Local boys write comics to break up monotonous workday and find Instagram fame
By day, David Michaels and Eric Nelson are two well-mannered, local blokes with wives and jobs. The former’s a millwright ; the latter, a business owner.
At night, however, this dynamic duo is the comedic minds behind Koat Tales, a web tune that has over 7,000 followers on Instagram, and growing.
Their comics are single frame jokes with either a pun or wordplay at the heart of their punch lines.
And their followers are from all over the planet, they told The Signal Star in a recent interview.
“That is the amazing thing,” Nelson said. “Somebody from Australia could be following us, and they do!”
The two have adopted pen names not only to protect their identities but to keep their cartoons separate from their daily lives.
The comics, both agreed, provide something of a respite for the two during their workdays, which can be monotonous at times. They sneak off to the bathroom, brainstorm comics and text message each other their ideas.
“And it’s funny, when we get together we very rarely talk about the comic. It’s mainly through text messaging,” said Michaels. “I kind of like it that way, too. I find when you get an idea if you don’t get it down you’re going to forget it.”
Nelson said they are not precious with their ideas either. Some are going to work; others won’t. In the end, it’s all about trying to make the most cohesive and humorous cartoon they can, he said.
“I’m more about quality. We got more of them now that we have a base set up so I’d rather be about quality over just cranking them out. That’s not to say we’re not to crank out some crappy ones,” said Nelson.
As of this writing they have 222 cartoons on their Instagram account. And they try to produce a new comic every week.
Their partnership -- as well as the germ that would become Koat Tales -- goes back over 20 years.
“We were just teenagers at the time,” said Michaels. “And I was just in my room hanging out and [ Nelson] came in, and I had ‘The Far Side Comics,’ and he said ‘Oh, I have an idea for a Far Side comic.’ And I just quickly drew something up,” said Michaels.
It was a single frame cartoon of a youth holding a cat and a knife while the child’s mother stands behind him. The mother says, what are you doing? Child replies, I wanted to see how it worked. Caption reads, curiosity killed the cat.
They both now admit it was pretty morbid, but as teenagers they thought it funny. After the cartoon was finished, Michaels stashed it in his dresser drawer where it sat until 2013.
Michaels, who is a native of Dungannon, said, “I’m kind of a pack rat.”
“The stuff in that drawer I would be scared to see,” retorted Nelson.
Bored one night and jonesing for some of those social media hits, Michaels rummaged through his old drawings for something to post.
“And I found this one thing and I posted it to Erik saying, ‘ Hey, remember this?’ And instantly it was the most popular post I’d ever done. And I kind of went, ‘Oh! Hey, maybe there is something there,’ ”
Growing up, the two were both comic book fans, so when they saw the reaction to their teenage comic strip, they started text messaging each other ideas for new jokes, and before they knew it they had an arsenal of several hundred, “but probably about two good ones,” said Michaels.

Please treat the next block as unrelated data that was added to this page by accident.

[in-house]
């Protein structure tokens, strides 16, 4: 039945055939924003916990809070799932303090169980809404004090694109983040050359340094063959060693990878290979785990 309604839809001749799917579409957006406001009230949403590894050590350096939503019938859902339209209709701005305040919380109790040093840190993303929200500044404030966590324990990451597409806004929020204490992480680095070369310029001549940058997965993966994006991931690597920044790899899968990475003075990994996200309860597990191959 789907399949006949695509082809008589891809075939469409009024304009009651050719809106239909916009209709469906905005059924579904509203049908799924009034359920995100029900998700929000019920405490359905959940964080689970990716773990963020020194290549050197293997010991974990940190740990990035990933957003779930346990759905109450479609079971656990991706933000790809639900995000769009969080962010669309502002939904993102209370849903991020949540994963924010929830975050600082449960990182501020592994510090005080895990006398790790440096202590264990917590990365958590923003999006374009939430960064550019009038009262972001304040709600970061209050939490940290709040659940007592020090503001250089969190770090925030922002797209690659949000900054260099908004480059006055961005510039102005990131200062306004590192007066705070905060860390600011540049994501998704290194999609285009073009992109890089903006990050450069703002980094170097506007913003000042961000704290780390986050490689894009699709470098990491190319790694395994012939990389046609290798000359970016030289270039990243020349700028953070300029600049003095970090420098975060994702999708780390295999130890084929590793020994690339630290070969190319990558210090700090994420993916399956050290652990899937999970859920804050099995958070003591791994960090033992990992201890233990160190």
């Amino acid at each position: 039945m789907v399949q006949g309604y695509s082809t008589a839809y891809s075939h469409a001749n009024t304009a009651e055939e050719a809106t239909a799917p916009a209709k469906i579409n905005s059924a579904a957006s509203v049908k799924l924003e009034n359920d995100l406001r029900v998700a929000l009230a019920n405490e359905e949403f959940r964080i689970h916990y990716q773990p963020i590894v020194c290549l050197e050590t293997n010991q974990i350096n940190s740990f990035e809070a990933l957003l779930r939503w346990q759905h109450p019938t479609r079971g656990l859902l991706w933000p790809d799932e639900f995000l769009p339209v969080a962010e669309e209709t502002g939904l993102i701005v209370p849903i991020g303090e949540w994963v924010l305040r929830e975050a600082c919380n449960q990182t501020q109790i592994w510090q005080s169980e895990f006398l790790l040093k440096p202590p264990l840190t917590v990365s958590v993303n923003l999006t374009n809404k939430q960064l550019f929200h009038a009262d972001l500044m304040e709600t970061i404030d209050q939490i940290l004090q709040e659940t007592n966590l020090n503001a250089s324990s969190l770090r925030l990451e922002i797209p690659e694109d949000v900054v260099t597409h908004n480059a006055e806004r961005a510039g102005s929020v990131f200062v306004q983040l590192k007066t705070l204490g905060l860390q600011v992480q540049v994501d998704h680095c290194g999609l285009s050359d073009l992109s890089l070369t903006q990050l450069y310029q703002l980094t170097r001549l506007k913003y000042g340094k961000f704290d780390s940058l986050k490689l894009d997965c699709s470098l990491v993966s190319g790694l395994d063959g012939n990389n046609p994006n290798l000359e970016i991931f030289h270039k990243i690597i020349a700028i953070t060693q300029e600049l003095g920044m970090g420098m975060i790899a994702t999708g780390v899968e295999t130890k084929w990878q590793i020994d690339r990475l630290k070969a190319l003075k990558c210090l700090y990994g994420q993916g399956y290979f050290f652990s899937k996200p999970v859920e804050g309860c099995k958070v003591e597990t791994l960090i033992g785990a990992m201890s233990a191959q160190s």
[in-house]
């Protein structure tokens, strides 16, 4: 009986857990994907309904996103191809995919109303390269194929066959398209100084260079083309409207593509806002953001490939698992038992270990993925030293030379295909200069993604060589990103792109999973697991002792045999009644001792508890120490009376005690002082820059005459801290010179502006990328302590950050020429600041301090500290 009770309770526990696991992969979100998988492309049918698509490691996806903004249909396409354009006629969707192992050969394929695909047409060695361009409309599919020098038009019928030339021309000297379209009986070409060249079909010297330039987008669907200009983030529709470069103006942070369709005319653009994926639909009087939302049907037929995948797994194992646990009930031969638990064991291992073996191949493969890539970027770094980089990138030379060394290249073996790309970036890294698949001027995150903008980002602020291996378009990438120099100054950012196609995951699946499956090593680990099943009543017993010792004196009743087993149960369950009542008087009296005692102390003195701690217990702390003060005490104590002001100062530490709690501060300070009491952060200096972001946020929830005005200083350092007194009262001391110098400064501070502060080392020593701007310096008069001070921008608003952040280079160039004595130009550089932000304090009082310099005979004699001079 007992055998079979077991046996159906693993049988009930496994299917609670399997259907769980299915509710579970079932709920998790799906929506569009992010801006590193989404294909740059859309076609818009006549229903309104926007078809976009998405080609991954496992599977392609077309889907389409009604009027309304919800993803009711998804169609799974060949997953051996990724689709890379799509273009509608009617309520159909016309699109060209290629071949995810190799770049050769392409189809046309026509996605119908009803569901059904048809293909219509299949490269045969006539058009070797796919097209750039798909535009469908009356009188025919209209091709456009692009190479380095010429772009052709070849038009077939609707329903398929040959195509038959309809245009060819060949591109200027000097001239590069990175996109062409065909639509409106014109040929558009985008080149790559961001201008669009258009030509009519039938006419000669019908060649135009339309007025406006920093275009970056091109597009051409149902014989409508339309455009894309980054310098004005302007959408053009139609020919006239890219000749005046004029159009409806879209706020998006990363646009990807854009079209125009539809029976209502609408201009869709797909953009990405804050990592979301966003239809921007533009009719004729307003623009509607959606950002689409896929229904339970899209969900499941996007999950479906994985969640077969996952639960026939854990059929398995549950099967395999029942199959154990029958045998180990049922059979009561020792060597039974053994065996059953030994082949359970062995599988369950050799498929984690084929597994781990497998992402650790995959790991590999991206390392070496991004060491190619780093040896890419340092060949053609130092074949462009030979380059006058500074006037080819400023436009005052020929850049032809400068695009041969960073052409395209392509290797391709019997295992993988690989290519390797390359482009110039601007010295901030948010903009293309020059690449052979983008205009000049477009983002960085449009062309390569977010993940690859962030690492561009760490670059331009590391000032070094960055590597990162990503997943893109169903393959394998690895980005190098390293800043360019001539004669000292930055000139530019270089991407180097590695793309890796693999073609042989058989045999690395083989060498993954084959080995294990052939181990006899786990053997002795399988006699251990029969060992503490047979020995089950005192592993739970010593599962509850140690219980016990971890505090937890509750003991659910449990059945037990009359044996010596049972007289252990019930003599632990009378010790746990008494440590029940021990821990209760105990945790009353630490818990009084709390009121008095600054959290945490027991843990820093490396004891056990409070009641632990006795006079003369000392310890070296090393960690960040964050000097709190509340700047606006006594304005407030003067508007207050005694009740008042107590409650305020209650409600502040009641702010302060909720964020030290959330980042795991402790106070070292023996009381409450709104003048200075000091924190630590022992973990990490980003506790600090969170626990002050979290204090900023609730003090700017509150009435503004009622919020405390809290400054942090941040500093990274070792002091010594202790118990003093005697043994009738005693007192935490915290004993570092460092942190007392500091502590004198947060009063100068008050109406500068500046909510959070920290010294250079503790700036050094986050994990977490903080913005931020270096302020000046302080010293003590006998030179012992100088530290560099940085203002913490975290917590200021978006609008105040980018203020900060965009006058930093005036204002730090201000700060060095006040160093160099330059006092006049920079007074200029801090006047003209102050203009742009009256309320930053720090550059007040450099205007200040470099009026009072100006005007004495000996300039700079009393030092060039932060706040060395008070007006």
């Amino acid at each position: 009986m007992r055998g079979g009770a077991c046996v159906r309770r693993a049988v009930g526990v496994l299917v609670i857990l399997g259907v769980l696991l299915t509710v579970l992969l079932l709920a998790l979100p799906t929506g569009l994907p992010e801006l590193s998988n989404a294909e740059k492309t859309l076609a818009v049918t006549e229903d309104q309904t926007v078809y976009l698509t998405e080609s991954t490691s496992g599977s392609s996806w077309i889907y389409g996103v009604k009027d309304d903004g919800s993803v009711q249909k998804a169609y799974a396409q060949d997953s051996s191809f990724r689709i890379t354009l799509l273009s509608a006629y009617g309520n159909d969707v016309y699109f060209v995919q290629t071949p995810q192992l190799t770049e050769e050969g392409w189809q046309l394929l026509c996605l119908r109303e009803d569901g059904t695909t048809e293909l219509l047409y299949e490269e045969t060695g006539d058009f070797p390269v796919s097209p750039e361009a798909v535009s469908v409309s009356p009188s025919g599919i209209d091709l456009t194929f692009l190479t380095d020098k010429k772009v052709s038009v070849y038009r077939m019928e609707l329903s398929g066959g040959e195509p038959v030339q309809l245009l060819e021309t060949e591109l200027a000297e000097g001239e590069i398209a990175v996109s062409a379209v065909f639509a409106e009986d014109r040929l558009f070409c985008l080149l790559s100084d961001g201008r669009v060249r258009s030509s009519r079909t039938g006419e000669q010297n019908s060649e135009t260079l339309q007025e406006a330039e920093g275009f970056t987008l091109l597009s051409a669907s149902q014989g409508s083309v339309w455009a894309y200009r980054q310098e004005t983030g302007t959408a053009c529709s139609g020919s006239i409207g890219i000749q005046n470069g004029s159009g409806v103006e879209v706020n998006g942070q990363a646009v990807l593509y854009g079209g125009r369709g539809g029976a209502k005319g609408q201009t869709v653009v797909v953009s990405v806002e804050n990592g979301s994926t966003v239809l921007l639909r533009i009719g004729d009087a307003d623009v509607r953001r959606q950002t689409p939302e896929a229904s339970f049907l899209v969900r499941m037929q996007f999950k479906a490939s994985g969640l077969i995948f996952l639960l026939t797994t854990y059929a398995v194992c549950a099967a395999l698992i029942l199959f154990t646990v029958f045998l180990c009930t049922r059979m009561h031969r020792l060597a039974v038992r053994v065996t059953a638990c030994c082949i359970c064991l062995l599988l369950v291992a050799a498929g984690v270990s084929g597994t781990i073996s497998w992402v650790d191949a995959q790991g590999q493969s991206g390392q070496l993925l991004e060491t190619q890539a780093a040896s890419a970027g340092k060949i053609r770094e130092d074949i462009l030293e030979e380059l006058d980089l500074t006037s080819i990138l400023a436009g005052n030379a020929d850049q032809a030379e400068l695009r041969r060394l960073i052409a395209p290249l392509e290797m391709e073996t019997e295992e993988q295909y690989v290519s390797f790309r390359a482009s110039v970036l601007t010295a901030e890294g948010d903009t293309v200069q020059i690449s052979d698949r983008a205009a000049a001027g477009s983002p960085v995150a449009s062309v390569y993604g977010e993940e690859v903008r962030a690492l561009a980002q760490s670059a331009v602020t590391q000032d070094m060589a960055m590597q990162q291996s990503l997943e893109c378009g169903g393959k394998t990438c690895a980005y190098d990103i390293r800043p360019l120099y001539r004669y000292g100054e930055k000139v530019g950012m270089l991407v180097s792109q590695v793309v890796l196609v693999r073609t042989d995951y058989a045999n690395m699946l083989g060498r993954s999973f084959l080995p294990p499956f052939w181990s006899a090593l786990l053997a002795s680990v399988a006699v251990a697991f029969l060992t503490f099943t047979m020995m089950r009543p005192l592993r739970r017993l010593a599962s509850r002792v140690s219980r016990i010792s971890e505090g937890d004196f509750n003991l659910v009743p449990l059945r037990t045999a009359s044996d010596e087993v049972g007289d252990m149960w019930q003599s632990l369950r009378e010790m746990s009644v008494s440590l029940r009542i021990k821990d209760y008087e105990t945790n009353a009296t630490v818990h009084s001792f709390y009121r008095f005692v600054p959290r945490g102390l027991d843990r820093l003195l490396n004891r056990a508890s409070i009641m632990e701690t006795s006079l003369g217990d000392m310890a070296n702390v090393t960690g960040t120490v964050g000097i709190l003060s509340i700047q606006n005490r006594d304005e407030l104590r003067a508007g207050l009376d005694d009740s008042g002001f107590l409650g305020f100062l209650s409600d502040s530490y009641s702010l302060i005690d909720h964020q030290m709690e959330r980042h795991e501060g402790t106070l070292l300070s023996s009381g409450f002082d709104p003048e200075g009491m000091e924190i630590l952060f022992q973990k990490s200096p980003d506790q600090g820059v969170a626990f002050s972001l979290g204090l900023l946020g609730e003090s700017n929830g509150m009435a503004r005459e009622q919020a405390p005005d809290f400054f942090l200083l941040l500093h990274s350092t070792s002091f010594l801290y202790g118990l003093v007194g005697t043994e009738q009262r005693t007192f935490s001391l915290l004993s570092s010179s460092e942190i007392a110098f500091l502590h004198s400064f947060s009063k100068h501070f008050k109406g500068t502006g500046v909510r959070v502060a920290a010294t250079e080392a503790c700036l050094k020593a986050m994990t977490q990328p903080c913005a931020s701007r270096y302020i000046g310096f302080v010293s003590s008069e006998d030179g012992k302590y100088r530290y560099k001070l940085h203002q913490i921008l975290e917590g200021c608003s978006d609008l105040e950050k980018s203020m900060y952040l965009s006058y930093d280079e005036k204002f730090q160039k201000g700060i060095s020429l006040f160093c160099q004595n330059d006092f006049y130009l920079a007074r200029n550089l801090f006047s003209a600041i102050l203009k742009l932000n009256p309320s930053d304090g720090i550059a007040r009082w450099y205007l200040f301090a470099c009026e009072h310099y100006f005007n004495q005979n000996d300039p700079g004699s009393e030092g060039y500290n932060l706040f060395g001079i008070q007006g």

“We’ve always been cards,” said Nelson.
From there, they looked for an artist to pen the drawings to no avail. Michaels then went out and bought a tablet and taught himself to draw.
What followed, he said, was “a good hellish period of three of four months” where they polished some of their ideas for publication.
They published their first comic to Instagram on Aug. 17, 2014.
For Michaels, the goal now is to publish.
“It’s kind of funny when you start out you have this lofty ideas and I think the first batch we pitched to some syndicates or whatever and it was fun. I collected all the rejection letters because you learn a lot. So that was always our goal, almost from the beginning to work on syndication,” he said.
However, Nelson sees it differently.
“Maybe [publishing’s] his dream. I view it more as an outlet because with our jobs, it is monotonous. You can think about something else while at work,” he said.
And it is possibly the differences in perspective that they each have that make them a good team, said Nelson.
“David has always been a little left of centre, but that’s what I like about him because he thinks outside of the box. And, I don’t know, I might be a bit more mainstream with my comedy. You can take his weirdness and my mainstream and I feel that’s how it works,” said Nelson.
Michaels agrees, saying that they work well together, checking each other to make sure the comics stay on point.
“I think it’s the benefit of having a partner,” he said. “It’s good to get someone outside to weigh in on it too. So, we’ll send ideas to each other. Sometimes I will draw an entire cartoon and send it to him, [and he’ll say] ‘Ah, no. We’re not doing that. That’s garbage.’ Or he’ll send mean idea and I’ ll be, ‘Okay, that’s not funny.”
They have always had a good, working relationship, added Michaels, with the two always being able to bounce ideas off one another.
“It’s kind of like I toss an idea, he can toss it back to me and it gets a little funnier, a little funnier, a little funnier, and eventually you get something that, I found, was genuinely good,” he said.
To follow Nelson and Michael’s comics, search Instagramfor Koat_Tales.
Koat Tales by local cartoonists David Michaels, left, and Eric Nelson has over 7,000 followers on Instagram, and counting. Pictured here in a drawing, the comedic duo want to keep their identities a secret as the comic is a way for them to take brief escapes from their so-called monotonous jobs as a millwright and a business owner.